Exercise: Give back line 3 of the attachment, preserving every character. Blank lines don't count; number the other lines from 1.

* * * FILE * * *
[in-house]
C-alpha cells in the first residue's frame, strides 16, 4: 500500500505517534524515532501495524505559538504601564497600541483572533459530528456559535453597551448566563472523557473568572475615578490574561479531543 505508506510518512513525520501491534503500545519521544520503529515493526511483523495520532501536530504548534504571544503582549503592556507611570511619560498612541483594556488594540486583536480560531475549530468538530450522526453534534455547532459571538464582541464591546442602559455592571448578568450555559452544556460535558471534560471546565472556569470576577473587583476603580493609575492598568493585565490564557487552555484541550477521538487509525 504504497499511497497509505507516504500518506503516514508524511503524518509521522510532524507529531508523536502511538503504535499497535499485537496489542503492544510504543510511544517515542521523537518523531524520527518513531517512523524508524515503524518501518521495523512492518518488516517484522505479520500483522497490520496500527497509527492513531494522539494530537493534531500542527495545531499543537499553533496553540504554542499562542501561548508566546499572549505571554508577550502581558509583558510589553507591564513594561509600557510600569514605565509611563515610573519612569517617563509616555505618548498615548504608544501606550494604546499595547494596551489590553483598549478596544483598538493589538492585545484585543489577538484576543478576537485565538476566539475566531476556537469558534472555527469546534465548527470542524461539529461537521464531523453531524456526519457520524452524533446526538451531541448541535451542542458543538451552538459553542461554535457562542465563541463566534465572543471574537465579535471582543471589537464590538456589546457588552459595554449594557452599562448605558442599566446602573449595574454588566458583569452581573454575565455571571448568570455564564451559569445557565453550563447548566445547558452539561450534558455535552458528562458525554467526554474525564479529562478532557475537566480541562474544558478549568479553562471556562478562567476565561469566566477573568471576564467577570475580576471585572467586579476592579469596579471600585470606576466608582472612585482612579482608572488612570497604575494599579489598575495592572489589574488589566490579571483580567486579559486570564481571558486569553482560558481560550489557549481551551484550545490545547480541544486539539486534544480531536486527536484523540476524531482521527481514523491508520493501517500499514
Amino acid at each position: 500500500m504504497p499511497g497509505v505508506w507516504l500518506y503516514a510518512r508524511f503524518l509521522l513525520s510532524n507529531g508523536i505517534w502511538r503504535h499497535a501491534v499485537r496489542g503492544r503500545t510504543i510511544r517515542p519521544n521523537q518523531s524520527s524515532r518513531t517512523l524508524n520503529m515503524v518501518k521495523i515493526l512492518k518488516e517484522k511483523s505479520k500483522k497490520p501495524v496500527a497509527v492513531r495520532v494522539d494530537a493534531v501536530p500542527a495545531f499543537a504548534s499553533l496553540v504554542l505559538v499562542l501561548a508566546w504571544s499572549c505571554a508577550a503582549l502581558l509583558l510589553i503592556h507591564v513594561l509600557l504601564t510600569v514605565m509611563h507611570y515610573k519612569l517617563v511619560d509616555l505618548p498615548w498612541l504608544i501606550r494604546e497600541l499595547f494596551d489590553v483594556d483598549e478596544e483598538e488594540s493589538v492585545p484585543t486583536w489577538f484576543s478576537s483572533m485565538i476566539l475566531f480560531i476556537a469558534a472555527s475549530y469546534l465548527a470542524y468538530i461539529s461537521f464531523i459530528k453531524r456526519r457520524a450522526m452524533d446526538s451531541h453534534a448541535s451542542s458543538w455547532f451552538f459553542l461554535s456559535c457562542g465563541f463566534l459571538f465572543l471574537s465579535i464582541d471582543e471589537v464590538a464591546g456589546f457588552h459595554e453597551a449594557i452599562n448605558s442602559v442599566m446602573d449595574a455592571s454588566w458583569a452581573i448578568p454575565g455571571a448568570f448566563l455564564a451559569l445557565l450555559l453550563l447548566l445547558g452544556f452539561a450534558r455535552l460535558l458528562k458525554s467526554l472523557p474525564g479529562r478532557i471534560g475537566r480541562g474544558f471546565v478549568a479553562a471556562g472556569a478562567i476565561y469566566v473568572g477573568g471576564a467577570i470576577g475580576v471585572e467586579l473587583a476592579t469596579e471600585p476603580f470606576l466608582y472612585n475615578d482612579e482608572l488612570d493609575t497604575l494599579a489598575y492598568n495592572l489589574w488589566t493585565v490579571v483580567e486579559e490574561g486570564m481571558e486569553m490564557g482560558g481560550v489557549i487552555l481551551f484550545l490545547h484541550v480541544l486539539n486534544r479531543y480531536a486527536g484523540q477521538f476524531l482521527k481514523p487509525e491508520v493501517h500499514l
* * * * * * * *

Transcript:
Amino acid at each position: 500500500m504504497p499511497g497509505v505508506w507516504l500518506y503516514a510518512r508524511f503524518l509521522l513525520s510532524n507529531g508523536i505517534w502511538r503504535h499497535a501491534v499485537r496489542g503492544r503500545t510504543i510511544r517515542p519521544n521523537q518523531s524520527s524515532r518513531t517512523l524508524n520503529m515503524v518501518k521495523i515493526l512492518k518488516e517484522k511483523s505479520k500483522k497490520p501495524v496500527a497509527v492513531r495520532v494522539d494530537a493534531v501536530p500542527a495545531f499543537a504548534s499553533l496553540v504554542l505559538v499562542l501561548a508566546w504571544s499572549c505571554a508577550a503582549l502581558l509583558l510589553i503592556h507591564v513594561l509600557l504601564t510600569v514605565m509611563h507611570y515610573k519612569l517617563v511619560d509616555l505618548p498615548w498612541l504608544i501606550r494604546e497600541l499595547f494596551d489590553v483594556d483598549e478596544e483598538e488594540s493589538v492585545p484585543t486583536w489577538f484576543s478576537s483572533m485565538i476566539l475566531f480560531i476556537a469558534a472555527s475549530y469546534l465548527a470542524y468538530i461539529s461537521f464531523i459530528k453531524r456526519r457520524a450522526m452524533d446526538s451531541h453534534a448541535s451542542s458543538w455547532f451552538f459553542l461554535s456559535c457562542g465563541f463566534l459571538f465572543l471574537s465579535i464582541d471582543e471589537v464590538a464591546g456589546f457588552h459595554e453597551a449594557i452599562n448605558s442602559v442599566m446602573d449595574a455592571s454588566w458583569a452581573i448578568p454575565g455571571a448568570f448566563l455564564a451559569l445557565l450555559l453550563l447548566l445547558g452544556f452539561a450534558r455535552l460535558l458528562k458525554s467526554l472523557p474525564g479529562r478532557i471534560g475537566r480541562g474544558f471546565v478549568a479553562a471556562g472556569a478562567i476565561y469566566v473568572g477573568g471576564a467577570i470576577g475580576v471585572e467586579l473587583a476592579t469596579e471600585p476603580f470606576l466608582y472612585n475615578d482612579e482608572l488612570d493609575t497604575l494599579a489598575y492598568n495592572l489589574w488589566t493585565v490579571v483580567e486579559e490574561g486570564m481571558e486569553m490564557g482560558g481560550v489557549i487552555l481551551f484550545l490545547h484541550v480541544l486539539n486534544r479531543y480531536a486527536g484523540q477521538f476524531l482521527k481514523p487509525e491508520v493501517h500499514l